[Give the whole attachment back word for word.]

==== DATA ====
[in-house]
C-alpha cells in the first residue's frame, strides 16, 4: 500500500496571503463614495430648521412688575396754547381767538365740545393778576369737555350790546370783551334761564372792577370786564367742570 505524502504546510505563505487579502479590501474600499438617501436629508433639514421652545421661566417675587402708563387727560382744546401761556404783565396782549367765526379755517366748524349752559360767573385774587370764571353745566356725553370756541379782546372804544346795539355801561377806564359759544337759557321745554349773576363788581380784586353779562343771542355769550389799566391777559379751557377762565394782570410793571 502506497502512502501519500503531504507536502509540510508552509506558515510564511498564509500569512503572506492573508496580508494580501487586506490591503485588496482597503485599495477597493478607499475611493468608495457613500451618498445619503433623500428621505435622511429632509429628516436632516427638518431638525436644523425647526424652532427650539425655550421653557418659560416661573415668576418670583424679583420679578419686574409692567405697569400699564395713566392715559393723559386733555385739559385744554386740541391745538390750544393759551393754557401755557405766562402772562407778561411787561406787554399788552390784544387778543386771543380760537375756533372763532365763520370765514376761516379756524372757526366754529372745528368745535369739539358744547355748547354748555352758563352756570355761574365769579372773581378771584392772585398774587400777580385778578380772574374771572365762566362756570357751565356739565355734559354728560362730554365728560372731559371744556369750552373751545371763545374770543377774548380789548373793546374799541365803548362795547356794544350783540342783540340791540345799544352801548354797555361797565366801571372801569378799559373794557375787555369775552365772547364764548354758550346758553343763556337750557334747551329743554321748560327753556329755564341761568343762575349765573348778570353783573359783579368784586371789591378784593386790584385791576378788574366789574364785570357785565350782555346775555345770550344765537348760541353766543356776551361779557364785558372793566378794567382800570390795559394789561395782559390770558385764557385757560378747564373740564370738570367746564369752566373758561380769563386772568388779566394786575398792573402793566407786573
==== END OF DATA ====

[in-house]
C-alpha cells in the first residue's frame, strides 16, 4: 500500500496571503463614495430648521412688575396754547381767538365740545393778576369737555350790546370783551334761564372792577370786564367742570 505524502504546510505563505487579502479590501474600499438617501436629508433639514421652545421661566417675587402708563387727560382744546401761556404783565396782549367765526379755517366748524349752559360767573385774587370764571353745566356725553370756541379782546372804544346795539355801561377806564359759544337759557321745554349773576363788581380784586353779562343771542355769550389799566391777559379751557377762565394782570410793571 502506497502512502501519500503531504507536502509540510508552509506558515510564511498564509500569512503572506492573508496580508494580501487586506490591503485588496482597503485599495477597493478607499475611493468608495457613500451618498445619503433623500428621505435622511429632509429628516436632516427638518431638525436644523425647526424652532427650539425655550421653557418659560416661573415668576418670583424679583420679578419686574409692567405697569400699564395713566392715559393723559386733555385739559385744554386740541391745538390750544393759551393754557401755557405766562402772562407778561411787561406787554399788552390784544387778543386771543380760537375756533372763532365763520370765514376761516379756524372757526366754529372745528368745535369739539358744547355748547354748555352758563352756570355761574365769579372773581378771584392772585398774587400777580385778578380772574374771572365762566362756570357751565356739565355734559354728560362730554365728560372731559371744556369750552373751545371763545374770543377774548380789548373793546374799541365803548362795547356794544350783540342783540340791540345799544352801548354797555361797565366801571372801569378799559373794557375787555369775552365772547364764548354758550346758553343763556337750557334747551329743554321748560327753556329755564341761568343762575349765573348778570353783573359783579368784586371789591378784593386790584385791576378788574366789574364785570357785565350782555346775555345770550344765537348760541353766543356776551361779557364785558372793566378794567382800570390795559394789561395782559390770558385764557385757560378747564373740564370738570367746564369752566373758561380769563386772568388779566394786575398792573402793566407786573